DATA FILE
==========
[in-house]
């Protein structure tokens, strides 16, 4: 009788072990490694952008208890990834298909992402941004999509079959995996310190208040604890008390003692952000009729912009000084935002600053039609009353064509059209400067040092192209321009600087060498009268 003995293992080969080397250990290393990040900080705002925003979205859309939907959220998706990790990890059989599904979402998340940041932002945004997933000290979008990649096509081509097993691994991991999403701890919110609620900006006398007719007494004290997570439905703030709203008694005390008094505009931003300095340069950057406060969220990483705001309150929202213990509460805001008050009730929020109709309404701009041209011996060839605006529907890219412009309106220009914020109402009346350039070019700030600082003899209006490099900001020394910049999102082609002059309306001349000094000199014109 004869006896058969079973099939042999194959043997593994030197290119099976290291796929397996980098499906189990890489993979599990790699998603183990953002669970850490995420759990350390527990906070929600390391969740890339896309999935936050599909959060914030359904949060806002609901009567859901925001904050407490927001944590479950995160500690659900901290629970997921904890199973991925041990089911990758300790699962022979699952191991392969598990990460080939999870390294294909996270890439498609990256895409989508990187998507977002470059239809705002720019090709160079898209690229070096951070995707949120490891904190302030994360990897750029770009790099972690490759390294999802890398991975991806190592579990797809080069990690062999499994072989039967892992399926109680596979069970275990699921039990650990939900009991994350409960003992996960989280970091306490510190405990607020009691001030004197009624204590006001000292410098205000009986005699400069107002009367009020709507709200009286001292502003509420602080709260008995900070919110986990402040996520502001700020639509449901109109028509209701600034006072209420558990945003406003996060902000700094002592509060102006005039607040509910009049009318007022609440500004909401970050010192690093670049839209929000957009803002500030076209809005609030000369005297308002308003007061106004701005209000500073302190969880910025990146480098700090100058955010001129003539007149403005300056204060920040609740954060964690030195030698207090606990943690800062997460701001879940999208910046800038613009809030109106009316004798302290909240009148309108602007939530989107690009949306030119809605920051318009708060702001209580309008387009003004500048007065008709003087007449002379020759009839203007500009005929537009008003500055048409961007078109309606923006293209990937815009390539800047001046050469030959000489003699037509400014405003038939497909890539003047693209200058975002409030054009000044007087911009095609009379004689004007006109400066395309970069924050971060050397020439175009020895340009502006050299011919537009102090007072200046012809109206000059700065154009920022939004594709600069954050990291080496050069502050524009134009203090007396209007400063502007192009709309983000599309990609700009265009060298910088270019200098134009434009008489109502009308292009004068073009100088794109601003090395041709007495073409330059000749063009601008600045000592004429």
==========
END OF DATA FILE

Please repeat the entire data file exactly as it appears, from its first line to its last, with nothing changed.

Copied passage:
[in-house]
């Protein structure tokens, strides 16, 4: 009788072990490694952008208890990834298909992402941004999509079959995996310190208040604890008390003692952000009729912009000084935002600053039609009353064509059209400067040092192209321009600087060498009268 003995293992080969080397250990290393990040900080705002925003979205859309939907959220998706990790990890059989599904979402998340940041932002945004997933000290979008990649096509081509097993691994991991999403701890919110609620900006006398007719007494004290997570439905703030709203008694005390008094505009931003300095340069950057406060969220990483705001309150929202213990509460805001008050009730929020109709309404701009041209011996060839605006529907890219412009309106220009914020109402009346350039070019700030600082003899209006490099900001020394910049999102082609002059309306001349000094000199014109 004869006896058969079973099939042999194959043997593994030197290119099976290291796929397996980098499906189990890489993979599990790699998603183990953002669970850490995420759990350390527990906070929600390391969740890339896309999935936050599909959060914030359904949060806002609901009567859901925001904050407490927001944590479950995160500690659900901290629970997921904890199973991925041990089911990758300790699962022979699952191991392969598990990460080939999870390294294909996270890439498609990256895409989508990187998507977002470059239809705002720019090709160079898209690229070096951070995707949120490891904190302030994360990897750029770009790099972690490759390294999802890398991975991806190592579990797809080069990690062999499994072989039967892992399926109680596979069970275990699921039990650990939900009991994350409960003992996960989280970091306490510190405990607020009691001030004197009624204590006001000292410098205000009986005699400069107002009367009020709507709200009286001292502003509420602080709260008995900070919110986990402040996520502001700020639509449901109109028509209701600034006072209420558990945003406003996060902000700094002592509060102006005039607040509910009049009318007022609440500004909401970050010192690093670049839209929000957009803002500030076209809005609030000369005297308002308003007061106004701005209000500073302190969880910025990146480098700090100058955010001129003539007149403005300056204060920040609740954060964690030195030698207090606990943690800062997460701001879940999208910046800038613009809030109106009316004798302290909240009148309108602007939530989107690009949306030119809605920051318009708060702001209580309008387009003004500048007065008709003087007449002379020759009839203007500009005929537009008003500055048409961007078109309606923006293209990937815009390539800047001046050469030959000489003699037509400014405003038939497909890539003047693209200058975002409030054009000044007087911009095609009379004689004007006109400066395309970069924050971060050397020439175009020895340009502006050299011919537009102090007072200046012809109206000059700065154009920022939004594709600069954050990291080496050069502050524009134009203090007396209007400063502007192009709309983000599309990609700009265009060298910088270019200098134009434009008489109502009308292009004068073009100088794109601003090395041709007495073409330059000749063009601008600045000592004429």